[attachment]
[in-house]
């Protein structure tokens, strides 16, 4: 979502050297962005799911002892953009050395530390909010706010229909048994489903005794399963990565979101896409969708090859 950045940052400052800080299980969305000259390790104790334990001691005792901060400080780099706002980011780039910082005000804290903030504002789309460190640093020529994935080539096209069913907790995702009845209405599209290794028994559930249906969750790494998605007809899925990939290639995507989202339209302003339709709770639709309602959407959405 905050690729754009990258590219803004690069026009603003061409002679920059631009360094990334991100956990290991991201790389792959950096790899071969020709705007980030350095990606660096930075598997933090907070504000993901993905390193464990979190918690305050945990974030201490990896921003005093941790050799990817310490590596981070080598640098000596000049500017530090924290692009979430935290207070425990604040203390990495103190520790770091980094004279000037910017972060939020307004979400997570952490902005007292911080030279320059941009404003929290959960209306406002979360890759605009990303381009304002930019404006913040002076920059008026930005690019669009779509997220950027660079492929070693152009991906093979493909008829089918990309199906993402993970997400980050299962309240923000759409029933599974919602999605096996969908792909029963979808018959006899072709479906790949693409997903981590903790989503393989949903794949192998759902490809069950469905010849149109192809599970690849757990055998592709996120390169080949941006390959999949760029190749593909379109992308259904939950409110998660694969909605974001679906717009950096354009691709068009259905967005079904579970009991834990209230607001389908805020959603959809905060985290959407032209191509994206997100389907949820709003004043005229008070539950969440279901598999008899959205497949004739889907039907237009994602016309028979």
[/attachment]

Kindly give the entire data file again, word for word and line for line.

[in-house]
């Protein structure tokens, strides 16, 4: 979502050297962005799911002892953009050395530390909010706010229909048994489903005794399963990565979101896409969708090859 950045940052400052800080299980969305000259390790104790334990001691005792901060400080780099706002980011780039910082005000804290903030504002789309460190640093020529994935080539096209069913907790995702009845209405599209290794028994559930249906969750790494998605007809899925990939290639995507989202339209302003339709709770639709309602959407959405 905050690729754009990258590219803004690069026009603003061409002679920059631009360094990334991100956990290991991201790389792959950096790899071969020709705007980030350095990606660096930075598997933090907070504000993901993905390193464990979190918690305050945990974030201490990896921003005093941790050799990817310490590596981070080598640098000596000049500017530090924290692009979430935290207070425990604040203390990495103190520790770091980094004279000037910017972060939020307004979400997570952490902005007292911080030279320059941009404003929290959960209306406002979360890759605009990303381009304002930019404006913040002076920059008026930005690019669009779509997220950027660079492929070693152009991906093979493909008829089918990309199906993402993970997400980050299962309240923000759409029933599974919602999605096996969908792909029963979808018959006899072709479906790949693409997903981590903790989503393989949903794949192998759902490809069950469905010849149109192809599970690849757990055998592709996120390169080949941006390959999949760029190749593909379109992308259904939950409110998660694969909605974001679906717009950096354009691709068009259905967005079904579970009991834990209230607001389908805020959603959809905060985290959407032209191509994206997100389907949820709003004043005229008070539950969440279901598999008899959205497949004739889907039907237009994602016309028979």